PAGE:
Here at The Murder Mystery Company, we have been devoting vast time and resources into answering one of the most important questions in existence – just how effective are the 6 traditional Cluedo weapons? In the latest of our posts, it’s time to look at…
It is perhaps strange that the revolver is only used as a murder weapon in Cluedo one sixth of the time; at face value, it has the benefit of range, ease of use and simplicity. Point and shoot.
So why is it that five sixths of the time would-be-murderers would rather use blunt, sharp or hessian objects rather than the combination of gunpowder and lead? The kind of mathematical certainty one gets when randomly selecting one of six cards? Or something more?
Guns are loud. Really, really loud. They weigh in at around 140 decibels, which is loud enough that in a confined space can easily cause permanent damage to your ears.
One way to catch someone who had just fired a gun inside a stately home would be to go up to everyone in turn and say, in a loud and clear voice, “Guilty people say ‘what?’” – case closed.
Silencers don’t silence, they merely reduce the sound from the volume of a gunshot to the volume of, say, a jet engine. Again, that’s something other party guests are going to notice.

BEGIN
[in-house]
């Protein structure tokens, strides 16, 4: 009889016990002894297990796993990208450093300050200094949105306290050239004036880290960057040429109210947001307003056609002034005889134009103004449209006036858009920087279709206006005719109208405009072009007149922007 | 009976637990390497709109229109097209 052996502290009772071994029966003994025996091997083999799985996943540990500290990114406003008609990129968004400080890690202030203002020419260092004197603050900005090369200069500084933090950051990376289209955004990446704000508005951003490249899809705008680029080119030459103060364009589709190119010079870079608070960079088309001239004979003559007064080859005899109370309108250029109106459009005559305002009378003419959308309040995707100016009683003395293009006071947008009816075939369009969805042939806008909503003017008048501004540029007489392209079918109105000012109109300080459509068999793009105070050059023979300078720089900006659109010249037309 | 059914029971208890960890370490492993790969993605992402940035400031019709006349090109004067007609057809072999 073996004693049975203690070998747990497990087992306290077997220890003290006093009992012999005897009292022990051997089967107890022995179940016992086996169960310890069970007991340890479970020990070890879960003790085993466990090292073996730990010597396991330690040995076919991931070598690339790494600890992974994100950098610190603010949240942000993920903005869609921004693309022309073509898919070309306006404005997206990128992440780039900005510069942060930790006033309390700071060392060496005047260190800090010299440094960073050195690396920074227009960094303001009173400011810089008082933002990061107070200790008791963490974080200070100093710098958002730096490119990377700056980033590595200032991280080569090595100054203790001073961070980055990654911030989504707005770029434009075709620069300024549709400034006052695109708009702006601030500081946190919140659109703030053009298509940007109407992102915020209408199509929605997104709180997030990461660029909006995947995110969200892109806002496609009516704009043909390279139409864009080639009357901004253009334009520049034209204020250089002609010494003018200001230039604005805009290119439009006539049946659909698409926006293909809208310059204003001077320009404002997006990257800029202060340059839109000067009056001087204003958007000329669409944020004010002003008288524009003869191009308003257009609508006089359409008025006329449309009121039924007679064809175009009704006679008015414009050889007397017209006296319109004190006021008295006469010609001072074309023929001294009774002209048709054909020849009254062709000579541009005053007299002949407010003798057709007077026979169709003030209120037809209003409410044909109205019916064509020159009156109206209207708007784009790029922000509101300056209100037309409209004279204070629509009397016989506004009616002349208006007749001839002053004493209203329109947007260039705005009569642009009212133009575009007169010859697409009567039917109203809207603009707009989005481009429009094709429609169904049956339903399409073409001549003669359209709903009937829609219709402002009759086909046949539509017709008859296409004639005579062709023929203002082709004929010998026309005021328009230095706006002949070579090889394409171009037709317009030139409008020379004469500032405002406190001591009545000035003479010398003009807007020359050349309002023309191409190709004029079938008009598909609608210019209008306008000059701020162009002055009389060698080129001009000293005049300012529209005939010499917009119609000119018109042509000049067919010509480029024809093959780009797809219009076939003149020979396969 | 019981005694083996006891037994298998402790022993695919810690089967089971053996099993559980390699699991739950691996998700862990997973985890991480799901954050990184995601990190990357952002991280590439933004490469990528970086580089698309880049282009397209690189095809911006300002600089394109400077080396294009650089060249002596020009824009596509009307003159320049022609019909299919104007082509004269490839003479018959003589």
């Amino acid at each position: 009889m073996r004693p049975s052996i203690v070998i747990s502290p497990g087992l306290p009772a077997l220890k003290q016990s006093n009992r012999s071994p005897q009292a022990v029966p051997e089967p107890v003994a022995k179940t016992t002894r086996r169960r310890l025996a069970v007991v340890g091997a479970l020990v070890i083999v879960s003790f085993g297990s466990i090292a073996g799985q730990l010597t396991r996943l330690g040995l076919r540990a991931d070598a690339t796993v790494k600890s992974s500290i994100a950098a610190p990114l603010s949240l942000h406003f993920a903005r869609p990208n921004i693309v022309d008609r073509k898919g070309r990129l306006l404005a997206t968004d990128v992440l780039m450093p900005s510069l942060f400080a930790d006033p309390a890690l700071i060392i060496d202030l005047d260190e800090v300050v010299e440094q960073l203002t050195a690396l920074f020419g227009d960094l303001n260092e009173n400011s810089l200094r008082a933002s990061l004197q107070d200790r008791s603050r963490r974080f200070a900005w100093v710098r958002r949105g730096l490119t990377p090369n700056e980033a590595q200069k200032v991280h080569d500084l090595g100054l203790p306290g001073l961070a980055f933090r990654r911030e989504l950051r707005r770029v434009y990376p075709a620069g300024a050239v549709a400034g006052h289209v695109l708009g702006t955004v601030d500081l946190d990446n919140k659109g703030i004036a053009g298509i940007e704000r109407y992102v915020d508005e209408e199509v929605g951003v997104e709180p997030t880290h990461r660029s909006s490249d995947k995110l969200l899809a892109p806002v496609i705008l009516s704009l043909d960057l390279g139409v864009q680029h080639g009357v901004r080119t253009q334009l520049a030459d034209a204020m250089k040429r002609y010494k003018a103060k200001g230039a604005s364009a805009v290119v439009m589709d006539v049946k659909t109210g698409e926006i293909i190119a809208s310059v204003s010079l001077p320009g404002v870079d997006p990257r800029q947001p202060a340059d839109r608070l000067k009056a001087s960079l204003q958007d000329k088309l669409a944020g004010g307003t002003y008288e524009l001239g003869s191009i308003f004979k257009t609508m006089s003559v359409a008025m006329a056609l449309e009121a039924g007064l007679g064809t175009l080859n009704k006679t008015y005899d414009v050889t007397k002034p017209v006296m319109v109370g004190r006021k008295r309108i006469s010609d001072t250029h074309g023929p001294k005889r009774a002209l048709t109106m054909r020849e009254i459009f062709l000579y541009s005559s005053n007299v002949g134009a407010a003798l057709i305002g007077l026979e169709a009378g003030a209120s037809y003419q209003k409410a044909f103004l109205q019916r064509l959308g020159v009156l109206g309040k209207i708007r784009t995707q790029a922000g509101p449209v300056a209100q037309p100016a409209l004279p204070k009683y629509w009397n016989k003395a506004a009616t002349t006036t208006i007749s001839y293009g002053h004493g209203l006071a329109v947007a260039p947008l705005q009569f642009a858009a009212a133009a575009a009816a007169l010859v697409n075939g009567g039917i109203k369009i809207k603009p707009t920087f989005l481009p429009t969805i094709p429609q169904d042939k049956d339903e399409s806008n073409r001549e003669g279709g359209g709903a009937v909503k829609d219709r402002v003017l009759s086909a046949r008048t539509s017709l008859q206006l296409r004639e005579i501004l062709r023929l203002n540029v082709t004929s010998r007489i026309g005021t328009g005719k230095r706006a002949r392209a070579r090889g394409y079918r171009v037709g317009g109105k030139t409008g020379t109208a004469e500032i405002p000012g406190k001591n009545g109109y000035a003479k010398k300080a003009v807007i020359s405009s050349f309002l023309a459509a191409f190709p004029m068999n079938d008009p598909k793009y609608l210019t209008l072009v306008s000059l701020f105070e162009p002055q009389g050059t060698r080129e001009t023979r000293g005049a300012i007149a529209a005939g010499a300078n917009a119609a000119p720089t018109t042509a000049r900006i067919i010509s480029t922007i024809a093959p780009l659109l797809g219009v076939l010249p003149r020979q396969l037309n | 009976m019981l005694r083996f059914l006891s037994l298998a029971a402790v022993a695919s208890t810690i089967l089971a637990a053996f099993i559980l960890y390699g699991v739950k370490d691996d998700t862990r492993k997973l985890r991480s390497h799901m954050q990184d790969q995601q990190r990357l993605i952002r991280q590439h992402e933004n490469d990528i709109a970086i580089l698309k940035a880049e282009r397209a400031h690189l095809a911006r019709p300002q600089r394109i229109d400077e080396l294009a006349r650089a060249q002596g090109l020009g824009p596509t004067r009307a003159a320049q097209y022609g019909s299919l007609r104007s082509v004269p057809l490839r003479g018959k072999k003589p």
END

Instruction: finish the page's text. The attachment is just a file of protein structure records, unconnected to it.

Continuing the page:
Another way of solving the Cluedo crime quickly would be using Gun Shot Residue, which basically means every time you fire a gun your hand and arm get covered with little particles from the gunshot, that can be linked back to the exact gun you fired.
The revolver is an interesting choice of weapon for a would-be-Cluedo murderer, because the actual killing part is the easy bit – it’s returning yourself to a position of ‘reasonable doubt’ among the cast of suspects that is hard to do.
To stand a chance you would need to have a revolver, some ear protection, some disposable gloves, some kind of protection for your arms and the ability to hide all of this equipment expertly in the seconds you would have before everyone came running into the crime scene screaming “Was that a jet engine I just heard?”
Mind you, I suppose that’s what secret passages were invented for.
Pros: Simple to use; effective; ranged.
Cons: Noise; forensic evidence; bad for ears.